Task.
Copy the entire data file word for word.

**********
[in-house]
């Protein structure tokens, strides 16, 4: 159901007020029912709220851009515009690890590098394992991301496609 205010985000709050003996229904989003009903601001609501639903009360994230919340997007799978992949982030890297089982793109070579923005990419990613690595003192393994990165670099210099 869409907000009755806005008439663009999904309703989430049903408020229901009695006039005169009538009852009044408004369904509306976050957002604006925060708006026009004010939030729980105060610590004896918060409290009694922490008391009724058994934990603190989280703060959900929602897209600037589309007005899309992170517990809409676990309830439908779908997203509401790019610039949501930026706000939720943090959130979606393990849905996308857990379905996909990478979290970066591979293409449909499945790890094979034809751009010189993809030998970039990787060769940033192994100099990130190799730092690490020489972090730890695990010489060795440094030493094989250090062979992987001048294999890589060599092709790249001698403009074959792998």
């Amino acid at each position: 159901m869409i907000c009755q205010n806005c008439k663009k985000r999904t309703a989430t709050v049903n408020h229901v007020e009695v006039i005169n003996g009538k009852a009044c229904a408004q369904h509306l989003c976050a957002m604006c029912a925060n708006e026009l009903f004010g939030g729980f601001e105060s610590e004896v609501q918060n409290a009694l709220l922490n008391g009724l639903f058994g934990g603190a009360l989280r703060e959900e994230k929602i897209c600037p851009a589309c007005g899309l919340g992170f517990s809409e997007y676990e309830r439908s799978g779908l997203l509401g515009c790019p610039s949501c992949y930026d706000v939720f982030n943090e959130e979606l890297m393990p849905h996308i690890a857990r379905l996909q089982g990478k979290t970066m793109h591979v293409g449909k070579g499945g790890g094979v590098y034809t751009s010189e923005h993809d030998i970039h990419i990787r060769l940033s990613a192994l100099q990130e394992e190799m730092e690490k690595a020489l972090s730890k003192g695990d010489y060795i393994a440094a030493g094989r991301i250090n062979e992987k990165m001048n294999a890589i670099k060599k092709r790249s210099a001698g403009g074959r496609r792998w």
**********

[in-house]
């Protein structure tokens, strides 16, 4: 159901007020029912709220851009515009690890590098394992991301496609 205010985000709050003996229904989003009903601001609501639903009360994230919340997007799978992949982030890297089982793109070579923005990419990613690595003192393994990165670099210099 869409907000009755806005008439663009999904309703989430049903408020229901009695006039005169009538009852009044408004369904509306976050957002604006925060708006026009004010939030729980105060610590004896918060409290009694922490008391009724058994934990603190989280703060959900929602897209600037589309007005899309992170517990809409676990309830439908779908997203509401790019610039949501930026706000939720943090959130979606393990849905996308857990379905996909990478979290970066591979293409449909499945790890094979034809751009010189993809030998970039990787060769940033192994100099990130190799730092690490020489972090730890695990010489060795440094030493094989250090062979992987001048294999890589060599092709790249001698403009074959792998």
């Amino acid at each position: 159901m869409i907000c009755q205010n806005c008439k663009k985000r999904t309703a989430t709050v049903n408020h229901v007020e009695v006039i005169n003996g009538k009852a009044c229904a408004q369904h509306l989003c976050a957002m604006c029912a925060n708006e026009l009903f004010g939030g729980f601001e105060s610590e004896v609501q918060n409290a009694l709220l922490n008391g009724l639903f058994g934990g603190a009360l989280r703060e959900e994230k929602i897209c600037p851009a589309c007005g899309l919340g992170f517990s809409e997007y676990e309830r439908s799978g779908l997203l509401g515009c790019p610039s949501c992949y930026d706000v939720f982030n943090e959130e979606l890297m393990p849905h996308i690890a857990r379905l996909q089982g990478k979290t970066m793109h591979v293409g449909k070579g499945g790890g094979v590098y034809t751009s010189e923005h993809d030998i970039h990419i990787r060769l940033s990613a192994l100099q990130e394992e190799m730092e690490k690595a020489l972090s730890k003192g695990d010489y060795i393994a440094a030493g094989r991301i250090n062979e992987k990165m001048n294999a890589i670099k060599k092709r790249s210099a001698g403009g074959r496609r792998w």